Our republican robe is soiled and trailed in the dust. Let us re-
purify it. Let us turn and wash it white in the spirit, if not the blood,
of the Revolution. Let us turn slavery from its claims of " moral
right" back upon its existing legal rights and its arguments of "ne-
204 ADDRESSES AND LETTERS OF ABRAHAM LINCOLN
QeBshy." Let us return it to the position our fathers gave it, and
there let it pest in peace. Let us readopt the Declaration of Inde-
pendence, and with it the practices and policy which harmonize with it.
Let North and South — let all Americans — let all lovers of liberty
everywhere join in the great and good work. If we do this, we
shall not only have saved the Union, but we shall have so saved it as
to make and to keep it forever worthy of the saving. We shall have
so saved it that the succeeding millions of free happy people, the
world over, shall rise up and call us blessed to the latest generations.
At Springfield, twelve days ago, where I had spoken substantially
as I have here, Judge Douglas replied to me; and as he is to reply to
me here, I shall attempt to anticipate him by noticing some of the
points he made there. He commenced by stating I had assumed all
the way through that the principle of the Nebraska bill would have
the effect of extending slavery. He denied that this was intended, or
that this effect would follow.
I will not reopen the argument upon this point. That such was
the intention the world believed at the start, and will continue to
believe. This was the countenance of the thing, and both friends and
enemies instantly recognized it as such. That countenance cannot
now be changed by argument. You can as easily argue the color
out of the negro's skin. Like the "bloody hand," you may wash it
and wash it, the red witness of guilt still sticks and stares horribly
Next he sa} r s that congressional intervention never prevented
slavery anywhere; that it did not prevent it in the Northwestern
Territory, nor in Illinois; that, in fact, Illinois came into the Union
as a slave State; that the principle of the Nebraska bill expelled it
from Illiuois, from several old States, from everywhere.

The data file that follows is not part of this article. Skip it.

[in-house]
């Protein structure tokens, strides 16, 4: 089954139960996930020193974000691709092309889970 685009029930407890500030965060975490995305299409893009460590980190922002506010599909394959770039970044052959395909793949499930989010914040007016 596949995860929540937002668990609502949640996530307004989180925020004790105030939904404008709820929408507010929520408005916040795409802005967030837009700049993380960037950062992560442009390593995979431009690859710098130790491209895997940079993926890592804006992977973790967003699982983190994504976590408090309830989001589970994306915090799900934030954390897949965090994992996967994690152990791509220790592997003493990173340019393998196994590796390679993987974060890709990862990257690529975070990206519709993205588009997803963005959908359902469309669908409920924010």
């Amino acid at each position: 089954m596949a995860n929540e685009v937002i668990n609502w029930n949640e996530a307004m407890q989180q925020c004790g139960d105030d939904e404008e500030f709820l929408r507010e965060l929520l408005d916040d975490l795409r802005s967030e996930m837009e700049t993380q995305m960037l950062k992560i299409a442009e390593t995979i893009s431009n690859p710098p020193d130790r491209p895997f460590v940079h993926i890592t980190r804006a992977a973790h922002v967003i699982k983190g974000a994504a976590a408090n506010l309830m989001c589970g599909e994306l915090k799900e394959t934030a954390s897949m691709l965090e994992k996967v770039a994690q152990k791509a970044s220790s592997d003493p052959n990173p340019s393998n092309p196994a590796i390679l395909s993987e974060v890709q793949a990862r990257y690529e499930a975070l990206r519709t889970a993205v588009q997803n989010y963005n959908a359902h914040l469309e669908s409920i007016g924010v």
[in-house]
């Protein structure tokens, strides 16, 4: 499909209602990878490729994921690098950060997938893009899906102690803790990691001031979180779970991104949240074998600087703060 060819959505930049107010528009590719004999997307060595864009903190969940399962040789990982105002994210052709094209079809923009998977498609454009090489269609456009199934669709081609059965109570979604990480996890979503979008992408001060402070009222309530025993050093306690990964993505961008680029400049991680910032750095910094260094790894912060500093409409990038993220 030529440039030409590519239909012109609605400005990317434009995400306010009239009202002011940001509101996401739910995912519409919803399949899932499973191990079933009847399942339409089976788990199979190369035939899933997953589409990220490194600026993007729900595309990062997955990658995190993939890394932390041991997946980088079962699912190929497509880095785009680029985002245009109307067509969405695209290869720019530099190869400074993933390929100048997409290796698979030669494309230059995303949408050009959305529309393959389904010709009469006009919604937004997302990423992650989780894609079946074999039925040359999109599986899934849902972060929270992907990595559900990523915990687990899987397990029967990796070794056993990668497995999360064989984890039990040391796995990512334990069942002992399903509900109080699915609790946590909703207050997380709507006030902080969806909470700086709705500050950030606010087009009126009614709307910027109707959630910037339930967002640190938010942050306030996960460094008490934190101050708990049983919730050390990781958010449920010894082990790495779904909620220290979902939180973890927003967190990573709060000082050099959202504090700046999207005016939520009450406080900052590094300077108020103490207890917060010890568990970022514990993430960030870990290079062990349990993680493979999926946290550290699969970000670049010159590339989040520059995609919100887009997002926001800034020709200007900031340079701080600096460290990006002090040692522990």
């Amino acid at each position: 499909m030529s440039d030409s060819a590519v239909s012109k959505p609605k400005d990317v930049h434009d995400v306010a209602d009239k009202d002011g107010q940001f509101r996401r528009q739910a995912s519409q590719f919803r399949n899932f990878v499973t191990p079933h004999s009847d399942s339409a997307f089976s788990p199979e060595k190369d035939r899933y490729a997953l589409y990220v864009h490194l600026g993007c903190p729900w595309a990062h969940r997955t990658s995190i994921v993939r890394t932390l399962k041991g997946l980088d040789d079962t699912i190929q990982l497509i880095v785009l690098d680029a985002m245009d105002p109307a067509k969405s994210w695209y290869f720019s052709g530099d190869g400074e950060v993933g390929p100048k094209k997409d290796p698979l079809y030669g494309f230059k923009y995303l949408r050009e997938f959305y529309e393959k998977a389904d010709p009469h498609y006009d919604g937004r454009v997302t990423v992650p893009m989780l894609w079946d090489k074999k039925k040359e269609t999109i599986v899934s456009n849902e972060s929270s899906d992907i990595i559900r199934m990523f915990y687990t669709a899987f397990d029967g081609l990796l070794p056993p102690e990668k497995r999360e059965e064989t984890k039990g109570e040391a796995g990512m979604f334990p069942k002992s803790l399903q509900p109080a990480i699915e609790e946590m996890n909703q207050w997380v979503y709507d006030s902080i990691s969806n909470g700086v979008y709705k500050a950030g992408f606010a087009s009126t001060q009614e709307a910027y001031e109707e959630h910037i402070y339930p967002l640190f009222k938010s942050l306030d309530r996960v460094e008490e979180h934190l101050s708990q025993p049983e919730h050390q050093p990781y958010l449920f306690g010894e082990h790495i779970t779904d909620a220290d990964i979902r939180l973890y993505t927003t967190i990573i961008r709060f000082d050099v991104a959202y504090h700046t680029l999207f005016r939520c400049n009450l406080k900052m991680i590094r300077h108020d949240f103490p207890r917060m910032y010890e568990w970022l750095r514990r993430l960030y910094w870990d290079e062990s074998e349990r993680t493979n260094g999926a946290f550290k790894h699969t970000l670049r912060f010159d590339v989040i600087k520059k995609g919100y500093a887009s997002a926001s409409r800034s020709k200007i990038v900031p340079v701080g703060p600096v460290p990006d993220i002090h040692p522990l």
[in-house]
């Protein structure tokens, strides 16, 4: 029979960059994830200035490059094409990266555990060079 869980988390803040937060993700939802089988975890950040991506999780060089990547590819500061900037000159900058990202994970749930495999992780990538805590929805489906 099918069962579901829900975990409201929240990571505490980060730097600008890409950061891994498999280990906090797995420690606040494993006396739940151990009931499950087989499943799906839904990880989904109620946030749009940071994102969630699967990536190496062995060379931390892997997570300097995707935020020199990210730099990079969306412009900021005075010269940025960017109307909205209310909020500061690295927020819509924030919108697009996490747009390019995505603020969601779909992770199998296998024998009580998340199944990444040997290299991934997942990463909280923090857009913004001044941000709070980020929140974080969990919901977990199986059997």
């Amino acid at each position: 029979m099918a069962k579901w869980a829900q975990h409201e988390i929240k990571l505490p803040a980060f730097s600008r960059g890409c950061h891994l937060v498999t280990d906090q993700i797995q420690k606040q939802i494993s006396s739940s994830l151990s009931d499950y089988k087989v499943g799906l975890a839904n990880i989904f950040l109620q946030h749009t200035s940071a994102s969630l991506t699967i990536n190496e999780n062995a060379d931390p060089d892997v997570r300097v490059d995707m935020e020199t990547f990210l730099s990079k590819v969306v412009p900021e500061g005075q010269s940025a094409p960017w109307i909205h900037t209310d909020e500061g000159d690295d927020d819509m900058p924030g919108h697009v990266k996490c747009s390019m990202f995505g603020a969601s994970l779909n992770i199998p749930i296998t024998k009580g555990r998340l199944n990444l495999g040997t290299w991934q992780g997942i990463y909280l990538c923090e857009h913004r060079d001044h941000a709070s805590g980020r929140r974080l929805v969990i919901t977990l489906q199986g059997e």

Now this is mere quibbling all the way through. If the ordinance
of '87 did not keep slavery out of the Northwest Territory, how
happens it that the northwest shore of the Ohio River is entirely
free from it, while the southeast shore, less than a mile distant.
along nearly the whole length of the river, is entirely covered with it T
If that ordinance did not keep it out of Illinois, what was it that
made the difference between Illinois and Missouri? They lie side
by side, the Mississippi River only dividing them while their early
settlements were within the same latitude. Between ]NlO and 1820,
the number of slaves in Missouri increased 7211, while in Illinois
in the same ten years they decreased 51. This appears by the census
returns. During nearly' all of that ten years both were Territories,
not States. During this time the ordinance forbade slavery to go
into Illinois, and nothing forbade it to go into Missouri. It did L'o
into Missouri, and did not go into Illinois. That is the fact. Can
any one doubt as to the reason of it? But he says Illinois came
into the Union as a slave State. Silence, perhaps, would be the best
answer to this flat contradiction of the known history of the country.
What are the facts upon which this bold assertion is based? When we
tirst acquired the country, as far back as 1787, there were some slaves
within it held by the French inhabitants of Kaskaskia. The terri-
torial legislation admitted a few negroes from the slave States as
ADDBESSES AND LETTEES OF ABEAHAM LINCOLN 205
indentured servants. One year after the adoption of the first State
constitution, the whole number of them was — what do you think?
Just one hundred and seventeen, while the aggregate free popula-
tion was 55,094, — about four hundred and seventy to one. Upon
this state of facts the people framed their constitution prohibiting
the further introduction of slavery, with a sort of guarantee to the
owners of the few indentured servants, giving freedom to their chil-
dren to be born thereafter, and making no mention whatever of any
supposed slave for life. Out of this small matter the judge manu-
factures his argument that Illinois came into the Union as a slave
State. Let the facts be the answer to the argument.
The principles of the Nebraska bill, he says, expelled slavery from
Illinois. The principle of that bill first planted it here — that is, it
first came because there was no law to prevent it, first came before
we owned the country ; and finding it here, and having the ordinance
of '87 to prevent its increasing, our people struggled along, and
finally got rid of it as best they could.
But the principle of the Nebraska bill abolished slavery in several
of the old States. Well, it is true that several of the old States, in